1230 GMT November 17, 2018
The Emirates NBD Egypt Purchasing Managers’ Index (PMI) for the non-oil private sector weakened to 48.6 in October from 48.7 in September, below the 50 mark that separates growth from contraction, Reuters wrote.
September’s return to contraction followed expansionary readings in July and August.
Daniel Richards, MENA economist at Emirates NBD, said the data “suggested that private sector firms remain under pressure as Egypt’s IMF-sponsored economic reform program continues”.
“That being said, the reading is still far higher than those seen at the start of the process in November 2016, and future expectations remain robust.”
The PMI has had an average reading of 47.9 since the International Monetary Fund reform program began.
The non-oil private-sector saw a decline in output for the second consecutive month, which companies attributed to lower demand for goods and services due to challenging market conditions.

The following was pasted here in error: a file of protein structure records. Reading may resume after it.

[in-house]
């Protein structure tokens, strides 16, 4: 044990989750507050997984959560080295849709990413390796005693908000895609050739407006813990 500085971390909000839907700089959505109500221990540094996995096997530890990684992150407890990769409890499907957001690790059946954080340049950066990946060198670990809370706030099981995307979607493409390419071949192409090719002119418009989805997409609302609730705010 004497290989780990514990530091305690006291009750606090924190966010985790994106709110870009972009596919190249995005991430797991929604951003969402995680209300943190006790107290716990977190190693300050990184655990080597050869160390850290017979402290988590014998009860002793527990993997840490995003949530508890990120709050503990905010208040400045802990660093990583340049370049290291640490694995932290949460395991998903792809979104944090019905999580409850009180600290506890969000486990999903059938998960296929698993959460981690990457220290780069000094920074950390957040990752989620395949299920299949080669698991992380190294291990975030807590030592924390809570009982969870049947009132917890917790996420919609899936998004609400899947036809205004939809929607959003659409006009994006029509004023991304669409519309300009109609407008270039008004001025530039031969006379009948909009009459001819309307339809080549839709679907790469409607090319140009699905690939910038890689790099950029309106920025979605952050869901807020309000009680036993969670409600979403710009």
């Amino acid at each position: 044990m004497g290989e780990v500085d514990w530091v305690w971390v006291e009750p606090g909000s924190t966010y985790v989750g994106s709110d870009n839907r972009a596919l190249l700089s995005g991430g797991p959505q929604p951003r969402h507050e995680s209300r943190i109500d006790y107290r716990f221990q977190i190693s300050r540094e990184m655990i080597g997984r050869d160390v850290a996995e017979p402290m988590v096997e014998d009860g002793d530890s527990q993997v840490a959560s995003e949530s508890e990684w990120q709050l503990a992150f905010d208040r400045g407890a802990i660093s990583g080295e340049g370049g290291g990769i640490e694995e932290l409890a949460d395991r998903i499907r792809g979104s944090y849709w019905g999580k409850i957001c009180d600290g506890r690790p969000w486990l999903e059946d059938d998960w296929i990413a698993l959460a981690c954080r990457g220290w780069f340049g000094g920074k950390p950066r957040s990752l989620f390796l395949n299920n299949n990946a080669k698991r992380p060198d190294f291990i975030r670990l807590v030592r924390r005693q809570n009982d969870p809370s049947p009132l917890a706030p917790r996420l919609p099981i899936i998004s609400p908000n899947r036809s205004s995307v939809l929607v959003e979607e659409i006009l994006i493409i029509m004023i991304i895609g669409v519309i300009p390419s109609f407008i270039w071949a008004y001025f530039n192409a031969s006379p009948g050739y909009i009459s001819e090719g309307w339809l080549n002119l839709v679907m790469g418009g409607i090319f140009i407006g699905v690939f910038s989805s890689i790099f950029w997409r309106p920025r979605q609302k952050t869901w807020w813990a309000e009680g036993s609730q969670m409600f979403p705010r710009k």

Companies also saw a decrease in export orders in October, though at a slower pace than seen in September, which they linked to challenging economic conditions in international markets.
Egypt’s fiscal year runs from July to June.
Egypt has been implementing a series of tough economic reforms as part of the three-year $12 billion deal with the IMF. Measures included devaluing the Egyptian pound, slashing energy subsidies and imposing new taxes in an attempt to draw back investors who fled during the 2011 uprising.